The resulting control over gain is extremely consis-
tent from unit to unit, since it derives from the physics
of semiconductors. Figure 7 shows actual data from a
typical 2150 Series VCA, taken at 25C.
Core Bias Currents
A quiescent bias current in the core transistors is
established by the Voltage Bias Generator shown in
Figure 6. This current acts like crossover bias in the
output stage of a complementary class AB power am-
plifier, smoothing the transition between turning on
the top (PNP) pair and the bottom (NPN) pair of transis-
tors in the core. This lowers distortion greatly at some
cost to noise performance, as the current noise of the
core transistors (which run at approximately 20
A) is
the dominant noise source in the 2150 Series VCAs.
Transistor Matching
The bias current flows downwards in the core (from
Q1 to Q3, and from Q2 to Q4) so long as there is good
matching between all four compound transistors (tran-
sistors plus diodes). Mismatches will cause a dc output
current to flow in pin 8, which will ultimately manifest
itself as a dc offset voltage. Static offsets are of little
consequence in most audio applications, but any mis-
match-caused dc output current will be modulated by
gain commands, and may become audible as "thumps"
if large, fast gain changes are commanded in the pres-
ence of significant mismatches.
Transistor matching also affects distortion. If the
top half of the gain cell is perfectly matched, while the
bottom half is slightly off, then the gain commanded by
the voltage at pin 3 will affect the two halves of the core
differently. Since positive and negative halves of ac
input signals are handled by separate parts of the core,
this gives rise to even-order distortion products.
Symmetry Adjustment
The monolithic construction of the devices assures
relatively good matching between the paired transis-
tors, but even small V
BE
mismatches can cause unac-
ceptable asymmetries in the output. For this reason,
the bases of Q1 and Q4 are brought out separately to
pin 2 and pin 4, respectively. This allows a small static
voltage differential to be applied to the two bases. The
applied voltage must be set to equal the sum of the V
BE
mismatches around the core (which varies from sample
to sample). Figure 3 (Page 3) includes a typical circuit
to apply this symmetry voltage. R
SYM
controls primarily
even-order harmonic distortion, and is usually ad-
justed for minimum THD at the output. Figure 8 plots
THD vs. the voltage between pins 2 and 4 (the two E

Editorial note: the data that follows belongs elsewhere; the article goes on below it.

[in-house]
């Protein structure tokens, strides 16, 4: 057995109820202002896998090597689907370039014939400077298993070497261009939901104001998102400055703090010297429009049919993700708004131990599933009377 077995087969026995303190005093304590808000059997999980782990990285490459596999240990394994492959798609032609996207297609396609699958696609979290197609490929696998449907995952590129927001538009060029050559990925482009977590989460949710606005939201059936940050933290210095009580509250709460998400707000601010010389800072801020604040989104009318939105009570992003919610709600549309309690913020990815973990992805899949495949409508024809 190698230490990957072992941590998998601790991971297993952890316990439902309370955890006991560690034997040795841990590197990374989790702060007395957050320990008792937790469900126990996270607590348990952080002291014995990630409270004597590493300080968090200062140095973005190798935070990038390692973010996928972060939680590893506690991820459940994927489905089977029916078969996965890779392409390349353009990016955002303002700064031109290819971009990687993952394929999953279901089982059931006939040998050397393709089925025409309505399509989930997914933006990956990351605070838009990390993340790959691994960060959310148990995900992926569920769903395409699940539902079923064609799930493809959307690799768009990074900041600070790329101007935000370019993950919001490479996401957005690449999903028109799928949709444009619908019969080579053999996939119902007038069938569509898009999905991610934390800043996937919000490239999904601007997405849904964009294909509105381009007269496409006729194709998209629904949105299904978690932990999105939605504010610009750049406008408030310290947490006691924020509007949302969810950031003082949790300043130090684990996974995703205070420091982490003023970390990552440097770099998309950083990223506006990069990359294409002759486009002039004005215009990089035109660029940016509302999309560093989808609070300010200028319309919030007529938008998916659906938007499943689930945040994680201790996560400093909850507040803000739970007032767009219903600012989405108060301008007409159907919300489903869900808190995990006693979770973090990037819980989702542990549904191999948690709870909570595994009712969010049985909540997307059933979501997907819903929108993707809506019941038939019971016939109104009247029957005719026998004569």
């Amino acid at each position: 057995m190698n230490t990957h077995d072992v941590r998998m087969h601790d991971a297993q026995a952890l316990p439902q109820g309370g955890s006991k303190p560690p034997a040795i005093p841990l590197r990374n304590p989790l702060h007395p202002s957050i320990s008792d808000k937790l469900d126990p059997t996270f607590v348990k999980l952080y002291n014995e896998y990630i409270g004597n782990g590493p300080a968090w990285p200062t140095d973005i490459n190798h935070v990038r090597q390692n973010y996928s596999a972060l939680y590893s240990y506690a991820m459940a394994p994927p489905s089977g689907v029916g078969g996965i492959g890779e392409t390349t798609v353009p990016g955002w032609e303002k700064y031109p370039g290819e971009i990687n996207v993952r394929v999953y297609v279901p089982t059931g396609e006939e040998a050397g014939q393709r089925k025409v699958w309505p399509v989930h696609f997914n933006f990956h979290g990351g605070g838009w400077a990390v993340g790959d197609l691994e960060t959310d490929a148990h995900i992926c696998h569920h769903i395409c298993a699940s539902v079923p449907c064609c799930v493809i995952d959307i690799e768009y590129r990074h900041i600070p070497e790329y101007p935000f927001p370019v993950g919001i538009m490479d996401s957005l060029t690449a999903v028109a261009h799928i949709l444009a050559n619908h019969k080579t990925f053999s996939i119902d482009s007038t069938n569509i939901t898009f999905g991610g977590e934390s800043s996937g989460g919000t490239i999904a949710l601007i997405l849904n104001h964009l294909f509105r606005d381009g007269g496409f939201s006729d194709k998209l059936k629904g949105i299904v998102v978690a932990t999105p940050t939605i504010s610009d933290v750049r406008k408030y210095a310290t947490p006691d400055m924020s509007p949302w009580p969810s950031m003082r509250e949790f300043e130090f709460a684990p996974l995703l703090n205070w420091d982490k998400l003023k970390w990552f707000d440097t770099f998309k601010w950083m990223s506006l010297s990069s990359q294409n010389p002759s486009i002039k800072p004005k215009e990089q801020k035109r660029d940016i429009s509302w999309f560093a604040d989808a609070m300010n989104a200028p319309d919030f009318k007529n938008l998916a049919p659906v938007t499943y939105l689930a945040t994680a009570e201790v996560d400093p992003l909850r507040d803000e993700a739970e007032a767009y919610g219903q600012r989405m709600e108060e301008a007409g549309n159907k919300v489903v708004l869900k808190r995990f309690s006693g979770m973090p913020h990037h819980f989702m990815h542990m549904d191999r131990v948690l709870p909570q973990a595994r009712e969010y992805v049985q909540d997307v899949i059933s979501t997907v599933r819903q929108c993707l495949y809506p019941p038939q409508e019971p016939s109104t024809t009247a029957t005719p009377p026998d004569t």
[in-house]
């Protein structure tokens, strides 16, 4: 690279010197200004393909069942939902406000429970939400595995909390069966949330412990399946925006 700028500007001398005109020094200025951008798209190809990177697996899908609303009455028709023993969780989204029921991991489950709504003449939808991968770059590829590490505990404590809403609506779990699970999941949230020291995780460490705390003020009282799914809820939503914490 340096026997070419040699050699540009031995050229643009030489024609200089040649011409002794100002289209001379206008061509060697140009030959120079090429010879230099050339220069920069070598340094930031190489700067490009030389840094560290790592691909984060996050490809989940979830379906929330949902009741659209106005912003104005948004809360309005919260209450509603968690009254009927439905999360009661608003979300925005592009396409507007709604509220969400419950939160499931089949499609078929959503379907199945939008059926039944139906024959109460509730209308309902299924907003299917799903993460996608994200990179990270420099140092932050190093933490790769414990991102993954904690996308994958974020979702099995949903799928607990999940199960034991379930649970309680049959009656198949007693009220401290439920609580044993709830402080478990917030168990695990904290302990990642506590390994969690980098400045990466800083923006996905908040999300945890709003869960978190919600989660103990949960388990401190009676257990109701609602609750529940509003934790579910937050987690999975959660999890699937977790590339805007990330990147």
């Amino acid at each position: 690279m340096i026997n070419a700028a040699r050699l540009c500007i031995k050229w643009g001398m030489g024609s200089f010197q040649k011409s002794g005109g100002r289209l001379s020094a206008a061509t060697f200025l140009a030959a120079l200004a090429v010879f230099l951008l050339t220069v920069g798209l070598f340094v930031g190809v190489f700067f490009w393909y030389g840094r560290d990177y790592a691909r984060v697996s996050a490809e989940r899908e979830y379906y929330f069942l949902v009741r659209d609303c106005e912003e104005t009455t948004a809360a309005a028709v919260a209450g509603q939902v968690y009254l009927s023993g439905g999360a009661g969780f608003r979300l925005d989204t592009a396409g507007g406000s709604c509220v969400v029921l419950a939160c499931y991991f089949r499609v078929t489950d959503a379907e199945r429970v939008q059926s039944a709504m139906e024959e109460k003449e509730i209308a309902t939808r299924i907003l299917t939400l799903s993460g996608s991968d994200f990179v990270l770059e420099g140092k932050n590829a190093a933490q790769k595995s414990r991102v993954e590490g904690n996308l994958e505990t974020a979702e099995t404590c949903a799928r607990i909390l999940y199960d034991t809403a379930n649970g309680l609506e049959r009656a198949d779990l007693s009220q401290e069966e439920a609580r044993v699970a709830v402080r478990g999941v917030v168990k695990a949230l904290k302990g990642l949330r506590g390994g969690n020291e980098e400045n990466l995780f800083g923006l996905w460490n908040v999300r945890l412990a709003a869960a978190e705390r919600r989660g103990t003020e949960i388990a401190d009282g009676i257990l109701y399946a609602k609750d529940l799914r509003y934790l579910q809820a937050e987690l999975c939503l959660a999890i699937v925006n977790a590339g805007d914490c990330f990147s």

C+
ports) for various gain settings of a typical part.
Opposite Polarity Control
As may be seen from the mathematics, the bases of
Q1 and Q4 can also be used as an additional control
Figure 7. Gain Versus Control Voltage (Pin 3) at 25C
Figure 8. Typical THD Versus Symmetry Voltage
THAT Corporation; 734 Forest Street; Marlborough, Massachusetts 01752; USA
Tel: (508) 229-2500; Fax: (508) 229-2590; Web: http://www.thatcorp.com
Rev. 10/25/96
Page 5
port, with an opposite sense of control from that at
pin 3. To use this port, both pins must be driven with
the control voltage, while a small differential voltage is
accommodated between the two pins. (Figure 14,
Page 9, shows the typical connection.) Either pin 3, or
pins 2 and 4, or both ports together may be used for
gain control. Mathematically, this relationship is as fol-
lows:
A
V
=
10
EC
+-
EC
-
0.122
, where A
V
is the gain in volts/volt, or
Gain
=
E
c
+
-
E
c
-
0.0061
, where Gain is the gain in decibels.
Control Port Source Impedance
The control ports (pins 2 through 4) are connected
directly to the bases of the logging and/or antilogging
transistors. As was implied in the earlier discussion on
Logging and Antilogging (Page 4) the accuracy of the
logging and antilogging is dependent on the E
C+
and
E
C-
voltages being exactly as desired to control gain.
The base current in the transistors will follow the col-
lector currents, of course. Since the collector currents
are signal-related, the base currents will also be signal-
related. Should the source impedance of the control
voltage(s) be large, the signal-related base currents will
cause signal-related voltages to appear at the control
ports, which will interfere with precise logging and
antilogging, in turn causing distortion.
The 2150 Series VCAs are designed to be operated
with zero source impedance at pins 2 and 3, and a 50
source impedance at pin 4. (Pin 4 is intended for con-
nection to the symmetry control, hence the higher de-
sign-center source impedance.) One can estimate the
distortion caused by a specific, non-zero source imped-
ance by determining the base voltage modulation due
to signal current based on a core-transistor
of ap-
proximately 300 (NPN) or 100 (PNP), and converting the
resulting decibel gain modulation to a percentage.
Even 100
can spoil the good performance of these
parts at high signal levels.
DC Input Signals
Any dc currents in the feedback loop of the internal
op amp will show up as dc terms in the output signal,
and will be modulated by gain commands. Input bias